The first year, I sold for $0 of librairies. In 2014, I've made ~$45,000 and it's 100% passive income. I'm not proud to say that I've worked a total of 30 hours on the site last year (it sounds as if I'm lazy, and I'm not). Moreover, I've never spent a single dollar on marketing, no matter its form.
It works so well that I've taken the decision to leave my daily job to work on the site full time. I (perhaps naively) think that if I make that much money while doing practically nothing, I can surely make a ton more by actually working on it every day for a year. On Feb 1st, I'm making the jump.
It has been tough to get there though. The first year has been a disaster. I nearly abandoned the site. Then, one day, I started to gain traction. To this day, I have no idea why. Then, months after months, the sales went up. It took me weeks and weeks of work to create the libraries I'm selling today. I also did a lot of variations, based on the feedback I received from my customers. My customers are the best, I think. They like what I do, they give me a lot of feedback. In the course of my business, I also did stupid things I regret immensely, like copy a competitor (but honestly it was not intentional), and I'm really, really not proud of this.
Sales have reached a peak of $7500 for the month of May 2014.
The site is based on http://jekyllrb.com/ and is hosted on https://www.webfaction.com/, on a 9$ per month plan. As the site is static, I just need Nginx. That's it. GetDPD allows me to collect payments with both Paypal and Stripe.
To let people pay and downlaod, I use http://getdpd.com/. They are fantastic. I've tried a lot of other options and even though GetDPD looks terrible, it's a great product, well worth the tiny monthly cost.
I hope my story will let people know that it's totally feasible to do a great business as a side project. I honestly wonder EVERY.SINGLE.DAY how come it worked for me, but well,... it worked :-)
I've successfully stopped 1 full blown exploit (admanteumcoin) where there was code that allowed a block to mine any amount of coins desired, (and had RPC calls modified to hide this).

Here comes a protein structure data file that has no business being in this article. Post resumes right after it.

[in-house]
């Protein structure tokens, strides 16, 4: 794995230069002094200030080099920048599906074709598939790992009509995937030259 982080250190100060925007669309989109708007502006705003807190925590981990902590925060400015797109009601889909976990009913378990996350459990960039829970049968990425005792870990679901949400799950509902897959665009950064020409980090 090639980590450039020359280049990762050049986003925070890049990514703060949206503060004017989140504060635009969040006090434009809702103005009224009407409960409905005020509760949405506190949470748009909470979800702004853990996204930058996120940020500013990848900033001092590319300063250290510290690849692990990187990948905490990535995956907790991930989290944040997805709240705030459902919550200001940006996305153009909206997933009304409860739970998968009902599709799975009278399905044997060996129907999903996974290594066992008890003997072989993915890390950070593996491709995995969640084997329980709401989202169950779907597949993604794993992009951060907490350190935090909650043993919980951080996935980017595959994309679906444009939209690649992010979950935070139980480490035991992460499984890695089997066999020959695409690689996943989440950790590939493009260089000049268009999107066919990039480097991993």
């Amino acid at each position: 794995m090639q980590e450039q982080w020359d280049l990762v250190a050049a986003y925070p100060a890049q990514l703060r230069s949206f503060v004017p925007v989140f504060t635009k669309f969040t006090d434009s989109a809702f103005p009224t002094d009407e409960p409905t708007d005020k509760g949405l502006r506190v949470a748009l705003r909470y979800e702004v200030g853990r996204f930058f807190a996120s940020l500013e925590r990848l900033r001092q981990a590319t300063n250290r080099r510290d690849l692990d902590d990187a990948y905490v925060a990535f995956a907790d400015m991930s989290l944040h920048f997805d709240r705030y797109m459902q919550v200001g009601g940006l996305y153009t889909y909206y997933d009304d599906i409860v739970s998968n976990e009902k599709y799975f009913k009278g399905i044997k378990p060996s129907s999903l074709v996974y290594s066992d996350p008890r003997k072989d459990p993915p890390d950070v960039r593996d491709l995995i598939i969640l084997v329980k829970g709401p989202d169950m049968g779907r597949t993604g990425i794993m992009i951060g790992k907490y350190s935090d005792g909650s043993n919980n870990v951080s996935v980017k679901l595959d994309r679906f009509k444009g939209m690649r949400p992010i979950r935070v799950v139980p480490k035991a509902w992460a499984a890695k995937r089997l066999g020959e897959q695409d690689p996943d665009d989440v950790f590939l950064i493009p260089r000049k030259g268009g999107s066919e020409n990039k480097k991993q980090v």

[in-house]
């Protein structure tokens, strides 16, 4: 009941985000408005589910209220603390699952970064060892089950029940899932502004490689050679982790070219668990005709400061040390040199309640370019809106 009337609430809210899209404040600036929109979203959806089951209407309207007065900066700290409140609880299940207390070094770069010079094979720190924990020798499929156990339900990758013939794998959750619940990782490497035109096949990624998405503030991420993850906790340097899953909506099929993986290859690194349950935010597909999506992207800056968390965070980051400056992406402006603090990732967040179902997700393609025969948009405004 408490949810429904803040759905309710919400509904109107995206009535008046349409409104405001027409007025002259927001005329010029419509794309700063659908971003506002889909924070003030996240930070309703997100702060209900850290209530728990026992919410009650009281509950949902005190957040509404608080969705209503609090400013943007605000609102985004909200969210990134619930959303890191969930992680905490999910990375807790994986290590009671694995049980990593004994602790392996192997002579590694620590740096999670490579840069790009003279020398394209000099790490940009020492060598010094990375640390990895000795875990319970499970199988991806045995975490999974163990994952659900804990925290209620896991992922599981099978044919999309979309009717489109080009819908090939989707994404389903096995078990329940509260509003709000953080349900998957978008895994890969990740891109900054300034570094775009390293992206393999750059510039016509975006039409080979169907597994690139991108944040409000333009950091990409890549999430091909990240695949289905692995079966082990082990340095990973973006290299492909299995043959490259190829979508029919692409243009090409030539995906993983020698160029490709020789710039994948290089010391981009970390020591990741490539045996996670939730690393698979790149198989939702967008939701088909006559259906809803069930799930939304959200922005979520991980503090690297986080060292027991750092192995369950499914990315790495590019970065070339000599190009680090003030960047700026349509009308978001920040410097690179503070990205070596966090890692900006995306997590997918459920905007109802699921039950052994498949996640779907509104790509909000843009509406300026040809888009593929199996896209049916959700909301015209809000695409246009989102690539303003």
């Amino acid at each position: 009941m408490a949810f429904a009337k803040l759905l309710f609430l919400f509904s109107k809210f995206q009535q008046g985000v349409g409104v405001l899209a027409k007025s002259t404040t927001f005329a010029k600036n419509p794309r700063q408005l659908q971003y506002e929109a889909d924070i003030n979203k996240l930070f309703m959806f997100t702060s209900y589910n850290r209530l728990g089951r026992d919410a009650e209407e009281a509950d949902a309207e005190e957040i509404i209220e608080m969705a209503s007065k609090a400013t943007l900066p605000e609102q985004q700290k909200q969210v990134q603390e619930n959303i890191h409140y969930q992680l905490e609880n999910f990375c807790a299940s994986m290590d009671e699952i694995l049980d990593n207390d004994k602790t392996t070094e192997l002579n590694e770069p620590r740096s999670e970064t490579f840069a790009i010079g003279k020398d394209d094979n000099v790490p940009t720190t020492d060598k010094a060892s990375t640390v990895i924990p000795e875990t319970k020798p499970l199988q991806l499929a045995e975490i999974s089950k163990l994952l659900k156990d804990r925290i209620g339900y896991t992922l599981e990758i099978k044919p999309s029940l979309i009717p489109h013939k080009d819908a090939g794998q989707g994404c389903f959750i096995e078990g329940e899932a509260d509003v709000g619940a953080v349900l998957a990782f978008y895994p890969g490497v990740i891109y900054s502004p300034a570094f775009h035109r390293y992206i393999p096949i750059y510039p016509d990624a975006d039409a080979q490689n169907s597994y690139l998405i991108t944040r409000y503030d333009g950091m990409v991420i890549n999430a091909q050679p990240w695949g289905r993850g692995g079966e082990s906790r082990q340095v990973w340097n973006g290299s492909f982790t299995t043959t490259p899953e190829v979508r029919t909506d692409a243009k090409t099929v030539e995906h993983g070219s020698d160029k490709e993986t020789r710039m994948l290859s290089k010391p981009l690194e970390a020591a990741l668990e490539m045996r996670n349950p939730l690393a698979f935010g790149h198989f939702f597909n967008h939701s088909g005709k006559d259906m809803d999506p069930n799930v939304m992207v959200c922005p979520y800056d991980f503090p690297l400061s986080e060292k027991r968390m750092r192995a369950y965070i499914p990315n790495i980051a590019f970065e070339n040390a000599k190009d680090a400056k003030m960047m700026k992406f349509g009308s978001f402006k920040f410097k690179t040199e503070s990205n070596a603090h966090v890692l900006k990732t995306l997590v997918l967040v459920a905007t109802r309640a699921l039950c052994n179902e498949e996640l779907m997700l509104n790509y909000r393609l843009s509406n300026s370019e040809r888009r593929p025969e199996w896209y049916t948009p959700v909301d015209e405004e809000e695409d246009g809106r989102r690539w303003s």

I started out doing it to try to help the altcoin ecosystem, because it's pretty interesting, and because it's a great way to learn more about cryptocurrencies and all their implementations. My code review directory (that isn't actually up to date) is on github: https://github.com/Earlz/coinreviews
Temporary email. Got lucky with traffic, and run two Google Adsense ads.
I've been very successful in the technology world, including running my own scientific and software consulting company for many years, but as a novelist and poet I've been a complete failure, despite approaching the two in very similar ways. Maybe the markets are simply very different, or maybe it's just luck, or something else. So I think it would be interesting to see some side-by-side of projects that took off and projects that didn't.
There are lots of really interesting things people are posting here, but I bet for every success story there is a story of failure that involves a great many of the same elements, yet somehow never grew beyond the "that was an interesting way to spend my spare time for a while" stage.
It currently makes about $1,200/mo. I do somewhat detailed income reports over at http://www.it-engelhardt.de/income-reports